Loneliness is not only one of the subjects Steinbeck protests against, it is also one of the main themes of the novel. Nearly all characters suffer from it and so there are many scenes that show this. In this chapter of my work I will try to show which characters are used by Steinbeck to protest against this theme.

The best examples are the two main characters, George and Lennie. They travel together to fight against loneliness. This also seems to work, but there are several situations reminding us that they are still lonely.

We can call George a lonely man because Lennie always forgets things he is told and so George does not really have someone to talk to. In the first chapter of the book, we see that this also makes him angry. Ironically George says to Slim in a later part of the novel, that guys who travel alone get mean

I seen the guys that go around on the ranches alone. That ainìt no good. They donìt have no fun. After a long time they get mean. They get wantinì to fight all the time. (page 55, lines -1)

So this is one of the many parts of the book that is used to protest against loneliness.

Another scene where George directly talks about the problem of being alone is when he compares his and Lennieìs relationship with the other ranch hands. He believes that loneliness is no problem for them

Guys like us, that work on ranches, are the loneliest guys in the world. They got no fambly. They donìt belong no place. [...] They ainìt got nothing to look ahead to.

Lennie was delighted. Thatìs it � thatìs it. Now tell how it is with us.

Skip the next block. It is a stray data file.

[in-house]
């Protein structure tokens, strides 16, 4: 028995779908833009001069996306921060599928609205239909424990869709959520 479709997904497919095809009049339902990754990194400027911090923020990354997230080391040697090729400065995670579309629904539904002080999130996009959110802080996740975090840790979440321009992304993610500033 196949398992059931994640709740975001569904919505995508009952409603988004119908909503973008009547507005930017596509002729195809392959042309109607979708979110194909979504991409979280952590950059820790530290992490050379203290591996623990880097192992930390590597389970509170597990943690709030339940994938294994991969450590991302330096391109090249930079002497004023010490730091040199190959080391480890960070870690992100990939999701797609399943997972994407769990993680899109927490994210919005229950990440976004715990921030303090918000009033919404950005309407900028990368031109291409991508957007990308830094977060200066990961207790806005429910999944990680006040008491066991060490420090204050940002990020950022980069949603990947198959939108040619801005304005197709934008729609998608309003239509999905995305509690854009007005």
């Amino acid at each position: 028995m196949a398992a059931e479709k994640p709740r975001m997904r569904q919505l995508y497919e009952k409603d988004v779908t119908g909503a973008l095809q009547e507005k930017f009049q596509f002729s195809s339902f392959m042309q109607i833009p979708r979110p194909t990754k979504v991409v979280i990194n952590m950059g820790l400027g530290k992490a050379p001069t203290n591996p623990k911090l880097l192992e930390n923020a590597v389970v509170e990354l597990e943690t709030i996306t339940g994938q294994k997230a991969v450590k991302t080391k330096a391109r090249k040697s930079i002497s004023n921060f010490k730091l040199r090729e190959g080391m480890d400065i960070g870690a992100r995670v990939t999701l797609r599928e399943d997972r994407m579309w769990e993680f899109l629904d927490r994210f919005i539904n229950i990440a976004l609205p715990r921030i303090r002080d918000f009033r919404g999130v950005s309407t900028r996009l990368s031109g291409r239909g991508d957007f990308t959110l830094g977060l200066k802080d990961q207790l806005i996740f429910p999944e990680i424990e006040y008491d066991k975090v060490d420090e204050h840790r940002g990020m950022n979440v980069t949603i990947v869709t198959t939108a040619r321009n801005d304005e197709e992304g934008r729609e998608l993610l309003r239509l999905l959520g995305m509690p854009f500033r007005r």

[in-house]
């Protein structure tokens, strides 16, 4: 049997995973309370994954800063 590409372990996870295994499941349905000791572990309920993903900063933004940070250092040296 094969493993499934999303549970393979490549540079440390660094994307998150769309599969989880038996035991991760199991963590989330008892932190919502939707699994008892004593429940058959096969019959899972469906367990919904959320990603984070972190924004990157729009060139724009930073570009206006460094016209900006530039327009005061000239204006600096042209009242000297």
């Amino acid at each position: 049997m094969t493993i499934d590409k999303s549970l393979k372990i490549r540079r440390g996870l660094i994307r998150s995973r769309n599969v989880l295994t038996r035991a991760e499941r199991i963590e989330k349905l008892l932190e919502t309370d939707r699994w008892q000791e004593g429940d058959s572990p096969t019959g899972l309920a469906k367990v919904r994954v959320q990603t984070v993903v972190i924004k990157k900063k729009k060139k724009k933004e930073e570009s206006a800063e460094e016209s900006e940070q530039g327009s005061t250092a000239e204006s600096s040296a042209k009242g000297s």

George went on. With us it ainìt like that. We got a future. We got somebody to talk to that gives a damn about us. [...]

(page 0, lines -5)

But we get many hints that they are alone, like the others. Another example for this is that George seems to play with his cards the whole time he is in the bunkhouse. He does this because he has nothing else to do.

Loneliness also leads to the sad ending of the story. George leaves Lennie alone and does not have control over him. So loneliness kills Curleyìs wife and later Lennie.

To make clear that the reader understands the protest, Steinbeck also involved many other characters and shows protest through them. For example

Crooks is black and he is not accepted by the others (see chapter . of this work for more information about the theme of racism). He may not come into the bunkhouse and therefore stays most of the time alone in his own, isolated room. He expresses his dislike for this in the talk between him and Lennie in chapter four.